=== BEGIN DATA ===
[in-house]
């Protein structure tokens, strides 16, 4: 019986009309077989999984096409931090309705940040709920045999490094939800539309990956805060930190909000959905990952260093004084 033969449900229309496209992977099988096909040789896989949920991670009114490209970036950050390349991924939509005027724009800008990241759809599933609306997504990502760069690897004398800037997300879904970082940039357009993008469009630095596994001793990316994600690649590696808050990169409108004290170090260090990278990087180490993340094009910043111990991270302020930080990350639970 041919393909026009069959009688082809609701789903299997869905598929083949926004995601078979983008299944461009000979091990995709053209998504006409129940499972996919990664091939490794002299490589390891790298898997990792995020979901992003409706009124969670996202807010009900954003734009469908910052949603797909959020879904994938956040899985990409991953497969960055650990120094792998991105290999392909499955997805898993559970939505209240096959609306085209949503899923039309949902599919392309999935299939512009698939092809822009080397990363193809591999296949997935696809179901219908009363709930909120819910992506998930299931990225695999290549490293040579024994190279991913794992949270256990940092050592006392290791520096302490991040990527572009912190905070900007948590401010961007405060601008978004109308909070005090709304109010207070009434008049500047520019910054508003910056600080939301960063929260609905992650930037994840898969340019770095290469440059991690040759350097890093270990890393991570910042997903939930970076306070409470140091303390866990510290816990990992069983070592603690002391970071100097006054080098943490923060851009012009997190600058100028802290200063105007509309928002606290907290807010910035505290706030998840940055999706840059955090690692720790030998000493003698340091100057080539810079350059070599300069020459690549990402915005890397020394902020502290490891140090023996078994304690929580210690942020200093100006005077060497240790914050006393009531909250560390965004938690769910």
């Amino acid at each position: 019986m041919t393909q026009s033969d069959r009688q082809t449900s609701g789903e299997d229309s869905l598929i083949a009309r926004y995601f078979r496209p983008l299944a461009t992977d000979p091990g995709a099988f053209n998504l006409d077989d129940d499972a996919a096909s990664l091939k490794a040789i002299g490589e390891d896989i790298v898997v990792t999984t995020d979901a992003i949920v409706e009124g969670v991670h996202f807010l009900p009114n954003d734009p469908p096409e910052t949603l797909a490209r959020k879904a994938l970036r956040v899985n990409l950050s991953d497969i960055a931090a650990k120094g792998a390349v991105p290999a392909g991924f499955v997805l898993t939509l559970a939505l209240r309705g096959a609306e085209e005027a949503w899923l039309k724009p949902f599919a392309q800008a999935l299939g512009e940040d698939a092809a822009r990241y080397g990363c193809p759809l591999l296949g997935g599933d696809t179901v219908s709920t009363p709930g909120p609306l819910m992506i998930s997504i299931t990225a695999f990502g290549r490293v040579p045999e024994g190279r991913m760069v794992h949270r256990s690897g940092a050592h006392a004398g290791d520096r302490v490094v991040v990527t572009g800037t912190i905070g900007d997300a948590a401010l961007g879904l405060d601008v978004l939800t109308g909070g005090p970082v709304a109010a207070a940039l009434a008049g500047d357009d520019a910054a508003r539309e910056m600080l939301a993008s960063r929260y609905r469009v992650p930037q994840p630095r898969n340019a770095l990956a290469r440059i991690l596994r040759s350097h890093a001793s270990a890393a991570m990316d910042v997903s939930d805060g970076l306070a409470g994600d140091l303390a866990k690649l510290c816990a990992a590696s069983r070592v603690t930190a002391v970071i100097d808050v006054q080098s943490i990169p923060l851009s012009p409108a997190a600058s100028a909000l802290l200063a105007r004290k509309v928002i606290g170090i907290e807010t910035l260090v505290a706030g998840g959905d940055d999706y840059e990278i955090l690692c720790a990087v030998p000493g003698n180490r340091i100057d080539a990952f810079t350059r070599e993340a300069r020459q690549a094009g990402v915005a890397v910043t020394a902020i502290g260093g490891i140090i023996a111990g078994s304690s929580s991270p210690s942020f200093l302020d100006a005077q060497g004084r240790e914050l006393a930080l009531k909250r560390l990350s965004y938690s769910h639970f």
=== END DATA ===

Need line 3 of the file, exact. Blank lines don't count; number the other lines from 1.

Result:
């Amino acid at each position: 019986m041919t393909q026009s033969d069959r009688q082809t449900s609701g789903e299997d229309s869905l598929i083949a009309r926004y995601f078979r496209p983008l299944a461009t992977d000979p091990g995709a099988f053209n998504l006409d077989d129940d499972a996919a096909s990664l091939k490794a040789i002299g490589e390891d896989i790298v898997v990792t999984t995020d979901a992003i949920v409706e009124g969670v991670h996202f807010l009900p009114n954003d734009p469908p096409e910052t949603l797909a490209r959020k879904a994938l970036r956040v899985n990409l950050s991953d497969i960055a931090a650990k120094g792998a390349v991105p290999a392909g991924f499955v997805l898993t939509l559970a939505l209240r309705g096959a609306e085209e005027a949503w899923l039309k724009p949902f599919a392309q800008a999935l299939g512009e940040d698939a092809a822009r990241y080397g990363c193809p759809l591999l296949g997935g599933d696809t179901v219908s709920t009363p709930g909120p609306l819910m992506i998930s997504i299931t990225a695999f990502g290549r490293v040579p045999e024994g190279r991913m760069v794992h949270r256990s690897g940092a050592h006392a004398g290791d520096r302490v490094v991040v990527t572009g800037t912190i905070g900007d997300a948590a401010l961007g879904l405060d601008v978004l939800t109308g909070g005090p970082v709304a109010a207070a940039l009434a008049g500047d357009d520019a910054a508003r539309e910056m600080l939301a993008s960063r929260y609905r469009v992650p930037q994840p630095r898969n340019a770095l990956a290469r440059i991690l596994r040759s350097h890093a001793s270990a890393a991570m990316d910042v997903s939930d805060g970076l306070a409470g994600d140091l303390a866990k690649l510290c816990a990992a590696s069983r070592v603690t930190a002391v970071i100097d808050v006054q080098s943490i990169p923060l851009s012009p409108a997190a600058s100028a909000l802290l200063a105007r004290k509309v928002i606290g170090i907290e807010t910035l260090v505290a706030g998840g959905d940055d999706y840059e990278i955090l690692c720790a990087v030998p000493g003698n180490r340091i100057d080539a990952f810079t350059r070599e993340a300069r020459q690549a094009g990402v915005a890397v910043t020394a902020i502290g260093g490891i140090i023996a111990g078994s304690s929580s991270p210690s942020f200093l302020d100006a005077q060497g004084r240790e914050l006393a930080l009531k909250r560390l990350s965004y938690s769910h639970f």